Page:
Secondhand stores could deter property crimes by recording who they buy goods from and waiting at least seven days before reselling the merchandise, Roseburg police say.
Some thrift store owners say they don’t mind noting who sells them property, but balk at the idea of sitting on items for a week, potentially losing sales.
The Roseburg police and city staff members are working on an ordinance to regulate how secondhand stores acquire and sell goods.
A proposal was originally scheduled to go to the City Council on Monday, but City Manager Lance Colley said staff members want more time to review the proposal. The council could still be presented with a draft of the ordinance by the end of the month.
Roseburg police Lt. Patrick Moore said he began working on an ordinance two years ago when property crimes spiked.
He said he put the ordinance aside last year because the city and thrift stores were already wrangling over whether used goods could be displayed outside.
Moore said one reason for increased property crimes may be a rise in opiate abuse — a spendy habit some addicts pay for by selling ill-gotten goods. Power tools are particularly popular targets for thieves, he said.
“People leave them in their sheds and their garages and their tool boxes in their trucks, and they’re expensive, so people like to buy them secondhand,” Moore said.
Records of transactions in secondhand stores would help police recover property and prove crimes, he said.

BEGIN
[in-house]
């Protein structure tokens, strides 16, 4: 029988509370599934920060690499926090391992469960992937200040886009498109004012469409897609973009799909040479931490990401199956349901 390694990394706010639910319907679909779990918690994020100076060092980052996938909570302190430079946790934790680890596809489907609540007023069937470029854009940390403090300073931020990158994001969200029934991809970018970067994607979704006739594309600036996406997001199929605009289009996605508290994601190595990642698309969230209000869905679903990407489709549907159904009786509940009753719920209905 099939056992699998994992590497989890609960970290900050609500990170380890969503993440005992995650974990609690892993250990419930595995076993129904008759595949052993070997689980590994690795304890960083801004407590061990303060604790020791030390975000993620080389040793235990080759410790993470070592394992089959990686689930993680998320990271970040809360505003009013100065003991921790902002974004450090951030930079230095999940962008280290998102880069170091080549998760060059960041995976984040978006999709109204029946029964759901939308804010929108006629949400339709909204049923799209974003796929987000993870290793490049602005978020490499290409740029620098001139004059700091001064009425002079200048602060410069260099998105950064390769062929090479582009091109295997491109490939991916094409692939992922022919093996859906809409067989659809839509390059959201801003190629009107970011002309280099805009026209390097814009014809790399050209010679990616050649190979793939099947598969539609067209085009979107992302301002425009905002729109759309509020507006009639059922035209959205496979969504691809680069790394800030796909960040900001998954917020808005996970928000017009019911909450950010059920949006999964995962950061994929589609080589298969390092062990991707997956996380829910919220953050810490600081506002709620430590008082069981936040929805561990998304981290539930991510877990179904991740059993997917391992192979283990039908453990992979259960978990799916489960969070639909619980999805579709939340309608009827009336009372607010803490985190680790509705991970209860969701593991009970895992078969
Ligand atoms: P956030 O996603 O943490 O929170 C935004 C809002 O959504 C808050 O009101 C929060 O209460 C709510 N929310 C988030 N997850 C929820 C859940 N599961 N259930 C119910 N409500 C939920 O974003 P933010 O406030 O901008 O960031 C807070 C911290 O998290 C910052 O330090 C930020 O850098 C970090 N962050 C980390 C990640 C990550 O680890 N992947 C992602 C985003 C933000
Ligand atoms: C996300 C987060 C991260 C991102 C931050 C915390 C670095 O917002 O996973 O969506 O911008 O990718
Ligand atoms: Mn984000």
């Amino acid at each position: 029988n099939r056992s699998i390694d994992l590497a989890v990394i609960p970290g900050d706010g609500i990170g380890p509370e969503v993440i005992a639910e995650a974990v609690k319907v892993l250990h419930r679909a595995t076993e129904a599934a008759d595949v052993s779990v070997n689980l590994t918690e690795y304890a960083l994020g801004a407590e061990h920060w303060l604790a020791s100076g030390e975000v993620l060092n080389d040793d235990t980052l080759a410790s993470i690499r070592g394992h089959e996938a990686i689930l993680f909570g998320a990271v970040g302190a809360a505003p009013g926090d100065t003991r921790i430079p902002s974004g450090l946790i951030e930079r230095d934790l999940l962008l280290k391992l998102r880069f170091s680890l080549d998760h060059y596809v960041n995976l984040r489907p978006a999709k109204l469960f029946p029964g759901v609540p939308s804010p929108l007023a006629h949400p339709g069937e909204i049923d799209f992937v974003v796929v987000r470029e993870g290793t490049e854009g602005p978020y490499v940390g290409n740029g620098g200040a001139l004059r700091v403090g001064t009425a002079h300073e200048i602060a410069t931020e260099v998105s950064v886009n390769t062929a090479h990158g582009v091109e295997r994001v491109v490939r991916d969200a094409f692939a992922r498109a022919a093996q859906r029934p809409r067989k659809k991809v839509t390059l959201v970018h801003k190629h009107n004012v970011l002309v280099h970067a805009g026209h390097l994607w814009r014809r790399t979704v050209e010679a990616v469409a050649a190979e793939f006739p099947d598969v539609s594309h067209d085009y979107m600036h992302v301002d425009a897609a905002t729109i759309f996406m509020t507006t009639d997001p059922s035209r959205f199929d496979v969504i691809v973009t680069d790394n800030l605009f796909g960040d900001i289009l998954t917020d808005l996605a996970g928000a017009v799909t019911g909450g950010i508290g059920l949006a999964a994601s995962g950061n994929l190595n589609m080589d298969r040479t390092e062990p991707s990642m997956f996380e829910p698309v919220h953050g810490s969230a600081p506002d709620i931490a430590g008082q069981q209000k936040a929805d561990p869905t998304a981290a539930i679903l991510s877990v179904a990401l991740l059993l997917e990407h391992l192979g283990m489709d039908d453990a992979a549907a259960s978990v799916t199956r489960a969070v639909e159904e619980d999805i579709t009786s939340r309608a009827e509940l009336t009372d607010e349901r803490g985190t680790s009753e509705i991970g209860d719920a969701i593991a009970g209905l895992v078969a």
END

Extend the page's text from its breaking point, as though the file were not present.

“If everyone just checks ID, if everyone just keeps a record of what they buy, it helps reduce the crime rate,” Moore said.
A draft of the ordinance that was to be presented to the council Monday would require secondhand stores to take down the seller’s name, birthdate, address and type of identification, and obtain a signature.
It also would mandate recording the date of purchase and a thorough description of the item, including a serial number. The information would have to be provided to police within 72 hours, whether or not a crime was suspected.
The ordinance also would mandate a seven-day hold on most merchandise, though the most recent version grants an exception if buyers leave their names and other personal information, including birthdate.
Junk Junkies owner Gene Garino said he doesn’t like the proposal. He sells large items such as furniture, bicycles and lawn mowers at his store on Diamond Lake Boulevard. He said he can’t afford to store them for a week.
“It’s like, ‘No! OK?’ I run a secondhand store, and I sell secondhand stuff,” Garino said. “I do not have a place to store stuff. When I buy it, it goes out on my floor the same day, and it sells fast.”
Garino expressed concern that recording buyers’ information might make them question whether the merchandise was stolen. If so, they might back away from the sale, he said.
“Most people that I know wouldn’t particularly like going into a secondhand store to buy a bike, and they have to give all their information,” Garino said.